What Is an Inertial Navigation System?
An inertial navigation system (INS) is used to calculate the pose (position and orientation) and velocity of a platform relative to an initial or last known state. The inertial navigation system includes two core components:
- Inertial Measurement Unit (IMU): Typically includes inertial sensors such as accelerometers and gyroscopes
- Computational Unit: Provides filtering algorithms to process and fuse the raw sensor data
A GPS-aided inertial navigation system (or GPS/INS) also includes a GPS receiver. With MATLAB® and Simulink®, you can generate simulated sensor data and fuse raw data from the various sensors involved.
From aircraft and submarines to mobile robots and self-driving cars, inertial navigation systems provide tracking and localization capabilities for safety-critical vehicles. Inertial navigation systems can also be found in game controllers and smartphones to track the motion of the device in 3D space.
While a GPS can provide absolute measurements using a constant external input, an inertial navigation system provides relative measurements given an initial reference. These relative measurements can accumulate drift errors over time. Before GPS existed, rockets were equipped with inertial navigation systems where the initial position was provided by a human operator.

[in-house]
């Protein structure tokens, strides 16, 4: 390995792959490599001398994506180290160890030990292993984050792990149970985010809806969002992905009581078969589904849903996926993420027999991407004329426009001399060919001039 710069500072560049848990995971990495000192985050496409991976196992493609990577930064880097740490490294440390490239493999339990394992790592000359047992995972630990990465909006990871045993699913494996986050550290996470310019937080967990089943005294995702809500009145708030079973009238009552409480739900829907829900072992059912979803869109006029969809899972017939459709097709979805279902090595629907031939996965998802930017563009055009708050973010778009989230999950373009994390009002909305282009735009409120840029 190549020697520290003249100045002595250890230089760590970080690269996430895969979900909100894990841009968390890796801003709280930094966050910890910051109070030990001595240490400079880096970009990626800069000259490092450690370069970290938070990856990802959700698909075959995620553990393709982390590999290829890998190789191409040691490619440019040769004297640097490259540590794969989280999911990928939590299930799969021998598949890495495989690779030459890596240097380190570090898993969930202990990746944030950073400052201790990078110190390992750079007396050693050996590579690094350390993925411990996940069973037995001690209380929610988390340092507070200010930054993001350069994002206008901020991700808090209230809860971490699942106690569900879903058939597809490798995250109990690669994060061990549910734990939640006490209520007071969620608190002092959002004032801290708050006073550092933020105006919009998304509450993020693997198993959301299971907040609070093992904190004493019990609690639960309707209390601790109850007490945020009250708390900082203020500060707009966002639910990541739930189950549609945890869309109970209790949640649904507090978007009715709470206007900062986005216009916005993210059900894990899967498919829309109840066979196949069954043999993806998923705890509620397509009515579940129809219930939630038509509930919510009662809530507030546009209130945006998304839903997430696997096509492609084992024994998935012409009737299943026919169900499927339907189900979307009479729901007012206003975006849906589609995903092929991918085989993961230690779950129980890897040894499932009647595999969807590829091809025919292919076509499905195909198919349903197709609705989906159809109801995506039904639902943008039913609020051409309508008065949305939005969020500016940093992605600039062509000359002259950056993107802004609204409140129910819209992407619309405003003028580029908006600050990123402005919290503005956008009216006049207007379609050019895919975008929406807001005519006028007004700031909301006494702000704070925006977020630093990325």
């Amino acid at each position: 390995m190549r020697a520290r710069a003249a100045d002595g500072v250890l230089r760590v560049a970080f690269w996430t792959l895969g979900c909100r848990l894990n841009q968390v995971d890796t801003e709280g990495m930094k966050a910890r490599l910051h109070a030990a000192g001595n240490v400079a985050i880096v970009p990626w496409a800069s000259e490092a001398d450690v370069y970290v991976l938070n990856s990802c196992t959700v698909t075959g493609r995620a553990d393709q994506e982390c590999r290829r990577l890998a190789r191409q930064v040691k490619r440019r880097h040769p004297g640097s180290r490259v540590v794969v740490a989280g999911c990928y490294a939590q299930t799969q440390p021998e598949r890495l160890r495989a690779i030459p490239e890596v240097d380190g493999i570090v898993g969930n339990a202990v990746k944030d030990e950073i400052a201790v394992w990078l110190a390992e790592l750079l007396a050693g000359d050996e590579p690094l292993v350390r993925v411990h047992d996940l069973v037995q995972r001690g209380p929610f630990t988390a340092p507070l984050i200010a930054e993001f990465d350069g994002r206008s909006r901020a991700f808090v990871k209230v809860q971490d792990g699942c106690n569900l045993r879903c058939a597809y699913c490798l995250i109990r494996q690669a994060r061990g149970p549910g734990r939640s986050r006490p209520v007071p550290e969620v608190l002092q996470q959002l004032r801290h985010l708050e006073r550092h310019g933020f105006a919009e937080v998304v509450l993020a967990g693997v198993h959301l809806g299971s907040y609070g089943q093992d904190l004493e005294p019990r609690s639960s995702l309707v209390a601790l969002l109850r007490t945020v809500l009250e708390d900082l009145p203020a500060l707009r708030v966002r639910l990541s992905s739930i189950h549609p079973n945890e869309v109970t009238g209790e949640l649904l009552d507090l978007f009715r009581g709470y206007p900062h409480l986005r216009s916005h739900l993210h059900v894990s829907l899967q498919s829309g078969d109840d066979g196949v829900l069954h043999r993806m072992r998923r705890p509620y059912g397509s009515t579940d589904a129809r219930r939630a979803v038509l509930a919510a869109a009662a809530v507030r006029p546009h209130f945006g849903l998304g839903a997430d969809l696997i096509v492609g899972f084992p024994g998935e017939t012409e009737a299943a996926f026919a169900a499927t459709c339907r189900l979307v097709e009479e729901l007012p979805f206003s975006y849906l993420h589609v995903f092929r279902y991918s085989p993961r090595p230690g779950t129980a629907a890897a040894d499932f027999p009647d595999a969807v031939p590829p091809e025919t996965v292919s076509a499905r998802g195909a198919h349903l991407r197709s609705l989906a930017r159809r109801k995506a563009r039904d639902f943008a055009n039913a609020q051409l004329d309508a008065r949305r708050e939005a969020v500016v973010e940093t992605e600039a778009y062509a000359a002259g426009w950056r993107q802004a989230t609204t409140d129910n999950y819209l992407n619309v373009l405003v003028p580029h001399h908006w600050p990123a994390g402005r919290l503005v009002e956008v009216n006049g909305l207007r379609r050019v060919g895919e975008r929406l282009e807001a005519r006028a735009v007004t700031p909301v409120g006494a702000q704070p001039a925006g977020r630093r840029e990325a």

Today, most outdoor vehicles and platforms are equipped with GPS-aided inertial navigation systems that combine the best of both sensor measurements. A constant GPS input reduces the drift errors, and when the GPS signal drops out, the inertial navigation system can work alone using dead reckoning based on the last known state. Imagine a car entering a tunnel. The GPS receiver will lose its signal, but the inertial navigation system can provide the relative motion based on the GPS signal received before the car entered the tunnel.
With MATLAB and Simulink, you can model an individual inertial sensor that matches specific data sheet parameters. You can develop, tune, and deploy inertial fusion filters, and you can tune the filters to account for environmental and noise properties to mimic real-world effects.
Using MATLAB and Simulink, you can:
- Model IMU and GNSS sensors and generate simulated sensor data
- Calibrate IMU measurements with Allan variance
- Generate ground truth motion for sensor models
- Fuse raw data from accelerometer, gyroscope, and magnetometer sensors for orientation estimation
- Stream and fuse data from IMU and GPS sensors for pose estimation
- Localize a vehicle using automatic filter tuning
- Fuse raw data from IMU, GPS, altimeter, and wheel encoder sensors for inertial navigation in GPS-denied areas
You can also deploy the filters by generating C/C++ code using MATLAB Coder™.
Examples and How To
See also: MATLAB and Simulink for Robotics, Navigation Toolbox, Sensor Fusion and Tracking Toolbox, Aerospace Blockset, Automated Driving Toolbox, Lidar Toolbox, Radar Toolbox, Satellite Communications Toolbox, Robotics System Toolbox, ROS Toolbox, UAV Toolbox, Robot Programming, Drone Programming, Simultaneous Localization and Mapping (SLAM), Arduino Programming with MATLAB and Simulink